Never Sweat Ranch

2012-03-27T10:58:00Z 2012-03-27T11:10:03Z Never Sweat RanchBy STACIE DUCE for the Ravalli Republic

HAMILTON – On the first stormy night since calving began in early February, Cody Lee said he didn’t get much sleep. At 28 years old, he’s taken over the family ranch that’s nestled at the base of Ward Mountain south of Hamilton and possesses a long-time Bitterroot legacy.

His father, Darrell Lee, bought the “Never Sweat Ranch” a few years before Cody was born and many of the historic outbuildings are still intact, including a solidly-built, octagon-shaped wooden grainery that is now only home to a tree that reaches up to the sky where a roof once was.

Cody said an old road to Darby west of the Bitterroot River used to go through their front pasture and was a stopping point for travelers during the Marcus Daly era. He said legend has it that in the 1950s, the owner of the ranch kept the place looking nice even though he appeared to work little. So as a joke, someone posted a hand-painted sign along the road in the pasture that read, “Never Sweat Ranch.“

“The name stuck,” said Cody with a laugh although it doesn’t reflect his work ethic nor the hours he logs during calving and haying seasons.

He and Joe Bohlander, a neighbor from down the road, are about the same age and run the ranch together. Four years ago Cody came back from college and a job working in the lumber industry and has been committed to the ranch’s success.

“I’ll give it a few more years and if things go right which I hope they do,” he said, “then I’ll stick it out and keep the ranch managed in the family.“

This year was poised to be the best yet for their Angus herd, but tragedy struck a significant portion of their bred cows.

“It should have been the best but might be our worst because one-third of our herd grazed on lupine and their calves are coming out dead or deformed. I’ve been really curious to know if other ranches are having the same problems,” he said.

Cody consulted with local veterinarians and learned that if pregnant cows feed on fields infested with lupine specifically between 40 to 70 days gestation, then their calves are at risk for death or deformation. The USDA has dubbed it “Lupine-induced Crooked Calf Syndrome” which results in skeletal malformations including a twisted spine, neck and one or both forelimbs.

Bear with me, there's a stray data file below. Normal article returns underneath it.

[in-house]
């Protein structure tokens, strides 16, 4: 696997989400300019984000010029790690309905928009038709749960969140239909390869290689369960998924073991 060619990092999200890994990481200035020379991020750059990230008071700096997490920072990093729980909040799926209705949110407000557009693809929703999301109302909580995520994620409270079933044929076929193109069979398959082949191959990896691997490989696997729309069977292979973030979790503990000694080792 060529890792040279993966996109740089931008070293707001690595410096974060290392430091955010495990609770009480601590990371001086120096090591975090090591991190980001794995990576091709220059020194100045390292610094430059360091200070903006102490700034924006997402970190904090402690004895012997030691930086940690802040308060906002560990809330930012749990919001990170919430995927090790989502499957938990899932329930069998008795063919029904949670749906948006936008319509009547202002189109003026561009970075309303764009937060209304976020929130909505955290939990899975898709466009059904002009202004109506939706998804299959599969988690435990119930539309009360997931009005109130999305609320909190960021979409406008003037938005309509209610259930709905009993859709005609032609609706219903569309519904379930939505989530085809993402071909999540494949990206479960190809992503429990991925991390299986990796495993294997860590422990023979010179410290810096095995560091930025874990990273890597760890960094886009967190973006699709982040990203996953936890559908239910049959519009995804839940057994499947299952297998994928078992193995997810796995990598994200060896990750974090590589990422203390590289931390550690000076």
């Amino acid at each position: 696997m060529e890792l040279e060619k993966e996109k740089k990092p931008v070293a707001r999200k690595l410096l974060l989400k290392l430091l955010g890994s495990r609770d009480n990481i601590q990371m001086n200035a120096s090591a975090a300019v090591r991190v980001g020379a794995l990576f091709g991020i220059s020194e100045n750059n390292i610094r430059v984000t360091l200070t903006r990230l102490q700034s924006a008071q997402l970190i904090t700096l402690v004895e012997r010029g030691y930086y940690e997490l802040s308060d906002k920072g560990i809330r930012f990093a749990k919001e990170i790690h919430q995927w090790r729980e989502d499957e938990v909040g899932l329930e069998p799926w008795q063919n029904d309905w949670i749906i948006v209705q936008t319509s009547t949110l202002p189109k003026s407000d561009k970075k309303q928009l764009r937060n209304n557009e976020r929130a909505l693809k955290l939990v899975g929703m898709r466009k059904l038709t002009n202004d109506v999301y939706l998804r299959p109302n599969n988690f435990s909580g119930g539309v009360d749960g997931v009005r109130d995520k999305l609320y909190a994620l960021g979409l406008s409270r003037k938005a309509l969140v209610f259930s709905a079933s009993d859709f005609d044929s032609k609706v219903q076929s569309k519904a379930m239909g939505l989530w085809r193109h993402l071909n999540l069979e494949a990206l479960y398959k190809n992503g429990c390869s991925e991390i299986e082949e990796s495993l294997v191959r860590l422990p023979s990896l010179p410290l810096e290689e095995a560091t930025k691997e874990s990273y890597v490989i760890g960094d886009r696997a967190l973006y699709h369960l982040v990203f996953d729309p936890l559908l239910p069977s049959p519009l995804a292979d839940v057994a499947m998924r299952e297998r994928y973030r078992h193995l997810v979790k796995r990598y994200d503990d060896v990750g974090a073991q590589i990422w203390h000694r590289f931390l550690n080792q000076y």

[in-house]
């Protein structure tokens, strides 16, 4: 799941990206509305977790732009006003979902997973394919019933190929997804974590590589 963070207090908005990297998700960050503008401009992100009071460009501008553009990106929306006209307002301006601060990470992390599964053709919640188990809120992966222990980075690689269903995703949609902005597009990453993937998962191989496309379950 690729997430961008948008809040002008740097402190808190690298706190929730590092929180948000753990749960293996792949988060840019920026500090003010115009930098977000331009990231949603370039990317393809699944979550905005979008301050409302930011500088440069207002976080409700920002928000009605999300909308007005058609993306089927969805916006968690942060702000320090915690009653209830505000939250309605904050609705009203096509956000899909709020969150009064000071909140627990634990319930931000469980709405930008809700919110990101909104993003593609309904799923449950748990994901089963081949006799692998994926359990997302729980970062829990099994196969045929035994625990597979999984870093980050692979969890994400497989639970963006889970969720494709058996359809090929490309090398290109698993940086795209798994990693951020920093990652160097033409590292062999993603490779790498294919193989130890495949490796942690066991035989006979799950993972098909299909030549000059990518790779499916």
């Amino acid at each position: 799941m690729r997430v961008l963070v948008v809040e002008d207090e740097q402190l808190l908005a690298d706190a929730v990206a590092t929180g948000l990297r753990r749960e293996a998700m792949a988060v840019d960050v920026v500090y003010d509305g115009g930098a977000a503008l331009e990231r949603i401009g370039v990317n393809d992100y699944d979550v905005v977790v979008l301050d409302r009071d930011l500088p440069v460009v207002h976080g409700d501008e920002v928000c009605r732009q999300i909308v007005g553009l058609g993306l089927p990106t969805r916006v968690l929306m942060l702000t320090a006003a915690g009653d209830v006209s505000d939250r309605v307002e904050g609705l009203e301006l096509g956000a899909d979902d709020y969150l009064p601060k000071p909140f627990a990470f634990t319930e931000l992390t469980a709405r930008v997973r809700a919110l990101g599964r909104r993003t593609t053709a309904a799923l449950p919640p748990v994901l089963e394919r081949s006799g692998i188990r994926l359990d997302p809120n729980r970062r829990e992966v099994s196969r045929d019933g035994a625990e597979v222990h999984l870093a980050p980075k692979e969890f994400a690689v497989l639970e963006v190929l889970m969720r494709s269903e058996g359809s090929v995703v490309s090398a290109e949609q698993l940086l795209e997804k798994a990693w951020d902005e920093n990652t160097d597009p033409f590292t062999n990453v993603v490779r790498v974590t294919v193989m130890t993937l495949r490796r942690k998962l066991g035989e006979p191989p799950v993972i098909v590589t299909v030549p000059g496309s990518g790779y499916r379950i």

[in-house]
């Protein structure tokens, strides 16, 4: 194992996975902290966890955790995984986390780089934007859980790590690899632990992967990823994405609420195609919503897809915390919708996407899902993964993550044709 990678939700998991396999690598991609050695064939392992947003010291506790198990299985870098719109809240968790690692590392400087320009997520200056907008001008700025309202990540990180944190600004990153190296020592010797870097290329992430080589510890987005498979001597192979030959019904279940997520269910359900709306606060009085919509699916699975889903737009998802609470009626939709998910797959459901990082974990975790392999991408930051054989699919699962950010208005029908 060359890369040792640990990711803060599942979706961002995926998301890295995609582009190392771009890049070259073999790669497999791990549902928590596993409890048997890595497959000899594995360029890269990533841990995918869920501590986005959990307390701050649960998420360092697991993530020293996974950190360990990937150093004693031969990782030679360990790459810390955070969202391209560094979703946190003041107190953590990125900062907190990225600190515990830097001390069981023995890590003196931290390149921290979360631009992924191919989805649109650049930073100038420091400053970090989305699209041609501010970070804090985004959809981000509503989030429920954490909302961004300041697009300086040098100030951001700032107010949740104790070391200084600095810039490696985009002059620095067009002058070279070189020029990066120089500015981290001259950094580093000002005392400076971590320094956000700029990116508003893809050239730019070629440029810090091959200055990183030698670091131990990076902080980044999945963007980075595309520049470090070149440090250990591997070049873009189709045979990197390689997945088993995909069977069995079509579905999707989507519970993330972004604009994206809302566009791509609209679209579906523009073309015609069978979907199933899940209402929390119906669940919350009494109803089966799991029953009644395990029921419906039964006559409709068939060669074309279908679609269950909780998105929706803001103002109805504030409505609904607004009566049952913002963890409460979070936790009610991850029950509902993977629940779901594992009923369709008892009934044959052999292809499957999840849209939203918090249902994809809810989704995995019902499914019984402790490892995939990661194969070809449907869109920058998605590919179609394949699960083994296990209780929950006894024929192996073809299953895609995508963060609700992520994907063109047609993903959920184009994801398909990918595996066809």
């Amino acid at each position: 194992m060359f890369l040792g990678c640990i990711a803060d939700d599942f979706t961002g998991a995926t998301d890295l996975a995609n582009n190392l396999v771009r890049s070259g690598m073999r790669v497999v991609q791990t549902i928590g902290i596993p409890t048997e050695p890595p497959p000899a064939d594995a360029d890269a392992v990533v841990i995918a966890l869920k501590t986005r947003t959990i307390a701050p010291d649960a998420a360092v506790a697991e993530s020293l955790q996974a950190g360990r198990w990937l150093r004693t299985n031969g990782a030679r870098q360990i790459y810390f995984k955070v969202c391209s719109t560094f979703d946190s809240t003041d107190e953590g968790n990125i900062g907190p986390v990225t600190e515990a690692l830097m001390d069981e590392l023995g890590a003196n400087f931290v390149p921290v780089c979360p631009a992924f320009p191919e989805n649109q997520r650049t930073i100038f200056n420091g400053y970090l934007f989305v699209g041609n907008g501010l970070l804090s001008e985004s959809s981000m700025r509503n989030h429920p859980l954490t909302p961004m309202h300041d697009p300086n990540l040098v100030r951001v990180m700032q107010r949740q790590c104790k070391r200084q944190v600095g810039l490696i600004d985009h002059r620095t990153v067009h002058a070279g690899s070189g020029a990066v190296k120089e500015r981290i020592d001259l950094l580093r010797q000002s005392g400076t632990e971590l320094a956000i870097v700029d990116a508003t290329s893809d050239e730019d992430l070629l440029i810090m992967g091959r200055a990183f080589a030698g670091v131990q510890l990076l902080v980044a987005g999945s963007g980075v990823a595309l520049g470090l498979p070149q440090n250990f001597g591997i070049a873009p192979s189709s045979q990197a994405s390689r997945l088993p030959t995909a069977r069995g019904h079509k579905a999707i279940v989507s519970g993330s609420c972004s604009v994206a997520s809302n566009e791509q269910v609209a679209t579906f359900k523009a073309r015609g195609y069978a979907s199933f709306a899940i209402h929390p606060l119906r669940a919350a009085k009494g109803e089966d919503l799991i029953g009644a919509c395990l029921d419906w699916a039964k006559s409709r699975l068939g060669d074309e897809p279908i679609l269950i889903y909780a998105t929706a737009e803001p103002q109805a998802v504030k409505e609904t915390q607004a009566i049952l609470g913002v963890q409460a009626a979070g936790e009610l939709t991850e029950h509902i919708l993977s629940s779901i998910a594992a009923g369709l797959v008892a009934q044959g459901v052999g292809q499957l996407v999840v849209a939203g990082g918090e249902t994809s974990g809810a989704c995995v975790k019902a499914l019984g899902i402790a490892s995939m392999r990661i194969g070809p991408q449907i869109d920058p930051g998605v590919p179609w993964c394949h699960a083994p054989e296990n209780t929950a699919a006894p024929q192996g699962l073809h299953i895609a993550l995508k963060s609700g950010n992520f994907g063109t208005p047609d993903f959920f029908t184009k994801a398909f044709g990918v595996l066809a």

Last year’s wet spring provided the perfect conditions for lush lupine.

“Everything was covered in purple lupine last year,” said Cody. “The mountain sides, the road sides had flowers blooming everywhere. It’s a pretty flower but my opinion is that it’s the worst weed that’s ever walked because it’s killing animals. The problem really deserves some awareness.“

Cody’s stepmother, Sherry Lee, currently sits on the Ravalli County Weed Board, and he hopes their experience during calving season helps put lupine control higher on the noxious weed list and as a topic of conversation.

Only his cows that grazed on land in the Skalkaho drainage where lupine was rampant have had problems calving, Cody said. “So that’s how we figured the problem but hopefully our March calves were exposed late enough in gestation to not have any more loss.”

Of his 200 head of cattle, about 60 were exposed to lupine at the wrong time and half of those have delivered resulting in 13 calves dead and five or six who survived but have deformed front legs. One calf was brought into a hay-filled kennel in the shop where Joe built wooden braces for her deformed legs. She can stand with assistance and mews contently even though her neck sways far to one side. Cody and Joe hope to nurse her to health enough to give her to someone who would appreciate and care for the calf.

They’ve also garnered hope from another calf with the eartag numbered “54” who was born six months premature.

“He shouldn’t have even been born yet,” said Cody. “He came with so many wrinkles that we named him Riggles.“

Riggles spent two weeks in the shop being bottlefed and then two weeks in a field wearing a jacket until he bulked enough to brave the weather.

“Now, he’s one of the best calves on the ranch,” Cody and Joe both agreed.

“But he’s like a pet now and as smart as a dog,” said Cody. “He’ll climb into your car if you let him and he’ll actually sit and stay on command. It’s crazy. I’ve never seen one born like that and make it. Now, he’s probably the nicest looking calf out there.“

With the mild winter, half of his calves born and his birthing problems defined, Cody hopes the rest of the season goes forward without a hitch.

“It’s been good to keep the ranch in the family and we really enjoy the work,” he said.

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